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Misdiagnosis of menopause is more common than you think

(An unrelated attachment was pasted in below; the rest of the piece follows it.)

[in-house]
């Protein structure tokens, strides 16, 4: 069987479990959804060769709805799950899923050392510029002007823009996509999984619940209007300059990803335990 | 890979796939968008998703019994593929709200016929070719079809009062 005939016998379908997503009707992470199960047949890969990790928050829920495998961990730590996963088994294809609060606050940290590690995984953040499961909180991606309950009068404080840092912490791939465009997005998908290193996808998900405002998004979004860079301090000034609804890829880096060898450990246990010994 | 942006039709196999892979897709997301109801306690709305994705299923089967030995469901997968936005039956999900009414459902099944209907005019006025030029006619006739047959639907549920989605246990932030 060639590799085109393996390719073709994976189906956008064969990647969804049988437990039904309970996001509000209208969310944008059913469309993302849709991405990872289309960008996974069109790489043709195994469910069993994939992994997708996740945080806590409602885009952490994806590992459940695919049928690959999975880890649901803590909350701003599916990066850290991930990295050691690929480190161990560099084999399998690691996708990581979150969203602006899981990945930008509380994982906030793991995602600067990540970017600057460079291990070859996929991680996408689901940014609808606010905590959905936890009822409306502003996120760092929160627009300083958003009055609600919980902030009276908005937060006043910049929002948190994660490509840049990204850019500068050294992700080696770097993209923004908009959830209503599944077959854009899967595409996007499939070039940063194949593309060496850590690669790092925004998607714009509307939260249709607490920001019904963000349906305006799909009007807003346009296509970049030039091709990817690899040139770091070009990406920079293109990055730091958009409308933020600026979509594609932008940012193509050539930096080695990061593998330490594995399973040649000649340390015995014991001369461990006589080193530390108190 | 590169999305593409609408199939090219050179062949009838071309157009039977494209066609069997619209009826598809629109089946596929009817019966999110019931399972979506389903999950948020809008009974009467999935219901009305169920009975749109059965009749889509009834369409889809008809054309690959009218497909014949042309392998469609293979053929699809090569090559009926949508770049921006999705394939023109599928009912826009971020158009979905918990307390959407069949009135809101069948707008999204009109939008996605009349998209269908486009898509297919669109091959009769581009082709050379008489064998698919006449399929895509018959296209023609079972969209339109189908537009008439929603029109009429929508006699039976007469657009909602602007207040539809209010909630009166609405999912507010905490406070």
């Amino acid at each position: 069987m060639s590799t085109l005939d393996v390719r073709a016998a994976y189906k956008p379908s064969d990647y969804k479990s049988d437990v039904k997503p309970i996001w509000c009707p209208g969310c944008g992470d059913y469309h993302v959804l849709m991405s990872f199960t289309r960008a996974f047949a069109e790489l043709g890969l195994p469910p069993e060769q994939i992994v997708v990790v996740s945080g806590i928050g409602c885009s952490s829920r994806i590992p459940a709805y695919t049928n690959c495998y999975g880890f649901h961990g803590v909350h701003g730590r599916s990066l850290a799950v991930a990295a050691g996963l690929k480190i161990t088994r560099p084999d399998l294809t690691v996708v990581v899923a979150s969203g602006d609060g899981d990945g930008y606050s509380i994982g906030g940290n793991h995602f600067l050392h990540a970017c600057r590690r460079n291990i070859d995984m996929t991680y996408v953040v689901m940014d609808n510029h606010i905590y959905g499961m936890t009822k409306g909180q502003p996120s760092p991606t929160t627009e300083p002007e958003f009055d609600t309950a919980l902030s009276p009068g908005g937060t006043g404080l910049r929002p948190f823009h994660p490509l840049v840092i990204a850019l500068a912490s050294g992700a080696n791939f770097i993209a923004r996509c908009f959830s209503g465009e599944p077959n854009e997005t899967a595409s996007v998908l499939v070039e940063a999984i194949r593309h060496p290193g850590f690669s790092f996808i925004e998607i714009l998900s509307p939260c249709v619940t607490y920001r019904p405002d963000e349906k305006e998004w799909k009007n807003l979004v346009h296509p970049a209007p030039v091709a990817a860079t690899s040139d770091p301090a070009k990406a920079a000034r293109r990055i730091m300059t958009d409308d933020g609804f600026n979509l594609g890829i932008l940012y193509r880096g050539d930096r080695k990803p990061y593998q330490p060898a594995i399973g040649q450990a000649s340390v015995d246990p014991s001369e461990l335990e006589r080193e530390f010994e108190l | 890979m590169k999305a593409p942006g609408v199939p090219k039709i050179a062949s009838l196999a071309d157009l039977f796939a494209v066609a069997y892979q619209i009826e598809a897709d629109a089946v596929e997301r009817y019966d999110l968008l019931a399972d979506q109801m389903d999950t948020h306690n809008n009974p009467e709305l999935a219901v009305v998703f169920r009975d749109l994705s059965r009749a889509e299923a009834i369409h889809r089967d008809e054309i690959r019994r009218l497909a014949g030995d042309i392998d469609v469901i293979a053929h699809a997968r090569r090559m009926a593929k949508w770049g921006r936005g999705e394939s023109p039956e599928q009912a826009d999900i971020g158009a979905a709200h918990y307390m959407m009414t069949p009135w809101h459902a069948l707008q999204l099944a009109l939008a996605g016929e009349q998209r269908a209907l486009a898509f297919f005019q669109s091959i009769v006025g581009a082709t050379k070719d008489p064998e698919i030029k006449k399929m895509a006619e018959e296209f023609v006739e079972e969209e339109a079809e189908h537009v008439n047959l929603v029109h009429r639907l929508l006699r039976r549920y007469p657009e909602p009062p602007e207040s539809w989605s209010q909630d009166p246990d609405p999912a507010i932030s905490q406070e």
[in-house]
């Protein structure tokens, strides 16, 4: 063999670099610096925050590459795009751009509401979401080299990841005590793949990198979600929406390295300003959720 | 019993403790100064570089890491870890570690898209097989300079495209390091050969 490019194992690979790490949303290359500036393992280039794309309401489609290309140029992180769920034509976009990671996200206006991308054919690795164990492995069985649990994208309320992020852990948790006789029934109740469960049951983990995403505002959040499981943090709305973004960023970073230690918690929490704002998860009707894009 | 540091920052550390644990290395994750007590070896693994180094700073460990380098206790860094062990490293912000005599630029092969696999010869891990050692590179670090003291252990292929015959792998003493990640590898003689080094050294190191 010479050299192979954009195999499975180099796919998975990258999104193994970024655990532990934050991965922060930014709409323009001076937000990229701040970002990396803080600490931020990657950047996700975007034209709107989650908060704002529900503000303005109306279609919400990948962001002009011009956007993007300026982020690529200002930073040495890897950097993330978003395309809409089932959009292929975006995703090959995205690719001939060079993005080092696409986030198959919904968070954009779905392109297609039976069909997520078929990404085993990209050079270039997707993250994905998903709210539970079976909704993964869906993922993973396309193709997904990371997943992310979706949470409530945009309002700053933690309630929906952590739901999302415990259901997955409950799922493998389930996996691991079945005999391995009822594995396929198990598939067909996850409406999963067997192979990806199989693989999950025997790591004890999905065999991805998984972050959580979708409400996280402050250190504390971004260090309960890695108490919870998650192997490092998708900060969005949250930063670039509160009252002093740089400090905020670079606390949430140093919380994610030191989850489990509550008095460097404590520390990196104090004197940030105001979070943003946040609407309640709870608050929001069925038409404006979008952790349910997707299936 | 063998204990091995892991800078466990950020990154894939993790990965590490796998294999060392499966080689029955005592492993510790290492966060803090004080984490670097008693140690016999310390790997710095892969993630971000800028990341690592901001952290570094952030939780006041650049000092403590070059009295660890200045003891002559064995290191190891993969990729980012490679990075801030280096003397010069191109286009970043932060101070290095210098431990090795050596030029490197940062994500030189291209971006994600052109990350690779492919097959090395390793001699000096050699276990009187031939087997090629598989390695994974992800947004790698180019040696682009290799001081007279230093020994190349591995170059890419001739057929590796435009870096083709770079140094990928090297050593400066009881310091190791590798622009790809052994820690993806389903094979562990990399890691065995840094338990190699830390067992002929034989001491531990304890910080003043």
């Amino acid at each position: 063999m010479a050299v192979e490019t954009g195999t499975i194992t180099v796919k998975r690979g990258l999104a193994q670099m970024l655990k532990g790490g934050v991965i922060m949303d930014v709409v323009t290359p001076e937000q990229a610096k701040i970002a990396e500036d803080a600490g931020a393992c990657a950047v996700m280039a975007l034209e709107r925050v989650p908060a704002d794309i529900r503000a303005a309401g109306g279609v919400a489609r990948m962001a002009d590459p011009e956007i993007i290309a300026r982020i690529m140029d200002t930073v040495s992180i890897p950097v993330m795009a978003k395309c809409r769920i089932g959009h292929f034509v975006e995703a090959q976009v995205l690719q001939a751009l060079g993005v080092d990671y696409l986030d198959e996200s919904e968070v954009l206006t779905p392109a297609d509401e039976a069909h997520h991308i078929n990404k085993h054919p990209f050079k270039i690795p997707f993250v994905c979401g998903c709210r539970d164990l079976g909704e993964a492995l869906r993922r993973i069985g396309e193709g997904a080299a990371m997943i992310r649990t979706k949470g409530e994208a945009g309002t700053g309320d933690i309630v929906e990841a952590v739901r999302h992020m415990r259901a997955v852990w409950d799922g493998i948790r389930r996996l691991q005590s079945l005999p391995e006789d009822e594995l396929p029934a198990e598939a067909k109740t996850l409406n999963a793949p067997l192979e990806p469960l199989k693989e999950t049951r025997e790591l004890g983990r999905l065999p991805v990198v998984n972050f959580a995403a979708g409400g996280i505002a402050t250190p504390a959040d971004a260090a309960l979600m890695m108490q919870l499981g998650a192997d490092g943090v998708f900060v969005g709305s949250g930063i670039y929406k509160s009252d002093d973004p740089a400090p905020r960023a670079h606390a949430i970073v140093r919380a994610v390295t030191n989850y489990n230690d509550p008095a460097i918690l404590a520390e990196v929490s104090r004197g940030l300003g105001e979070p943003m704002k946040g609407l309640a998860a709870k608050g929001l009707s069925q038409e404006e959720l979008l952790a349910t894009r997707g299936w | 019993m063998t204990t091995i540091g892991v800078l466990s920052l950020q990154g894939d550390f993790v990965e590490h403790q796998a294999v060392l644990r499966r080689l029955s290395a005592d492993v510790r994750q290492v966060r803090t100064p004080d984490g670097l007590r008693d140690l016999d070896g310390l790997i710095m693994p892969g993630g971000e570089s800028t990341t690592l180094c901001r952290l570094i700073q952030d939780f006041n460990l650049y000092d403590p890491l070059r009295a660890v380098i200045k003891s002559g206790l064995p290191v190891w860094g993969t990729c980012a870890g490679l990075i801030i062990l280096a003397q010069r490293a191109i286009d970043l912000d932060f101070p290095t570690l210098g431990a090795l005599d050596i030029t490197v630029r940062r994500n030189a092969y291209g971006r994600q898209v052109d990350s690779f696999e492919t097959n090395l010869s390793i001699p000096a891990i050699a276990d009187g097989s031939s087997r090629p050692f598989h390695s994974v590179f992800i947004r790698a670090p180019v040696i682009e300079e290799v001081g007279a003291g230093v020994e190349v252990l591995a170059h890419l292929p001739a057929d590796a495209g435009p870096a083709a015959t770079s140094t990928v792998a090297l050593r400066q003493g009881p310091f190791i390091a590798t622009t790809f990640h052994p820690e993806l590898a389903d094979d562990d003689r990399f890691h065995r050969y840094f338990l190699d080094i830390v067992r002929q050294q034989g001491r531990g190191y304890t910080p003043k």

<p dir="ltr">Menopause is a life-stage that affects half of the population at a certain point in life, but a lack of attention and awareness of it can result in misdiagnosis and improper care for women.</p> <p dir="ltr">While hot flushes and vaginal dryness are symptoms frequently associated with menopause, others such as mood fluctuations, disturbed sleep, and poorer daily function are less well-known and can be misdiagnosed as symptoms of a mental health condition instead.</p> <p dir="ltr">To address this issue, insurance company AIA Australia has partnered with the Australasian Menopause Society (AMS) to raise awarness and increase the discourse around menopause.</p> <p dir="ltr">“AIA and AMS want to drive awareness and better understanding about the commonly overlooked life stage of menopause,” Stephanie Phillips, the Chief Shared Value and Marketing Officer at AIA Australia, tells <em>OverSixty</em>.</p> <p dir="ltr">“AIA has a strong belief in the importance of early intervention and considers it crucial that Australian women can access the right treatment in a timely fashion.</p> <p dir="ltr">“Partnering with AMS is an opportunity for us to empower women experiencing menopause so they know that they are not alone, and that there is a wide range of support available if they need it.”</p> <p dir="ltr"><strong>Menopause can still affect women over the age of 55</strong></p> <p dir="ltr">Women first begin experiencing menopause, the term referring to a woman’s final menstrual period, between the ages of 45 and 60, though some symptoms can begin before then, during a period called perimenopause.</p> <p dir="ltr">“The average age of menopause is 50-51, but some women can continue to have periods up to the age of 55,” gynaecologist Dr Peter Ganter and endocrinologist Dr Christina Jang, of Queensland Health, tell OverSixty.</p> <p dir="ltr">“It is less common for women to be having periods after the age of 55,” they add.</p> <p dir="ltr">Though every woman goes through menopause, the symptoms they experience can differ from person to person and can even be experienced for years.</p> <p dir="ltr">“Many women experience symptoms of menopause such as hot flushes, sweats, poor sleep while others are fortunate to have no symptoms at all,” Dr Ganter and Dr Jang say.</p> <p dir="ltr">“Women troubled by menopause may continue to experience symptoms into their 60s and sometimes 70s.”</p> <p dir="ltr">Women in the perimenopause and menopause periods are more likely to experience feelings of anxiety and depression due to changes in hormone levels, as reported by <a href="https://health.clevelandclinic.org/is-menopause-causing-your-mood-swings-depression-or-anxiety/" target="_blank" rel="noopener">Cleveland Clinic</a>.</p> <p dir="ltr">According to AIA, the highest rate of suicide in 2020 was among women in the 45-49 age bracket, while those in the 45-55 bracket are 50 percent more likely to experience depression or anxiety than men, which the insurer argues could be to do with menopause.</p> <p dir="ltr">“While deterioration in mood can be diagnosed by a medical practitioner, often it is not considered that a contributing factor could be menopause, meaning that symptoms may be treated pharmacologically with antidepressant medications in the first instance,” AIA said in a statement. </p> <p dir="ltr">Dr Karen Magraith, the President of AMS, says healthcare providers should help women manage their symptoms in a “multi-faceted” way.</p> <p dir="ltr">“For women experiencing symptoms of menopause, a comprehensive assessment and multi-faceted management plan is recommended,” Dr Magraith says.</p> <p dir="ltr">“For women with symptoms of depression and anxiety, this may involve psychological therapies, and attention to healthy lifestyle changes. </p> <p dir="ltr">“Some women may need medication as part of their treatment plan. Whether this should involve menopausal hormone therapy, antidepressant medication, or other treatment is an individual clinical decision depending on the particular circumstances of the woman, and should be a shared decision with her doctor. </p> <p dir="ltr">“Women having treatment need follow up and tailoring of treatment to meet their needs, and generally need several consultations to enable this to occur.”</p> <p dir="ltr"><strong>What should you do if you’re concerned?</strong></p> <p dir="ltr">Dr Magraith recommends women reach out to their GP if they are experiencing any symptoms during perimenopause or menopause.</p> <p dir="ltr">“In some cases, women may need to seek help from a doctor with a special interest in menopause,” she says.</p> <p dir="ltr">For those women who do need to find a doctor, the AMS website’s <a href="https://www.menopause.org.au/health-info/find-an-ams-doctor" target="_blank" rel="noopener">search function</a> can help them find a doctor in their area.</p> <p dir="ltr">As for women looking for more information about menopause, Dr Magraith says there are several resources women can access, including:</p> <ul> <li dir="ltr" aria-level="1"> <p dir="ltr" role="presentation">The <a href="https://www.menopause.org.au/" target="_blank" rel="noopener">Australasian Menopause Society</a> website</p> </li> <li dir="ltr" aria-level="1"> <p dir="ltr" role="presentation"><a href="https://www.jeanhailes.org.au/resources" target="_blank" rel="noopener">Jean Hailes for Women’s Health </a></p> </li> </ul> <p><span id="docs-internal-guid-4b4d7fd4-7fff-24a8-cb74-0e490bbe6561"></span></p> <p dir="ltr"><em>Image: Getty Images</em></p>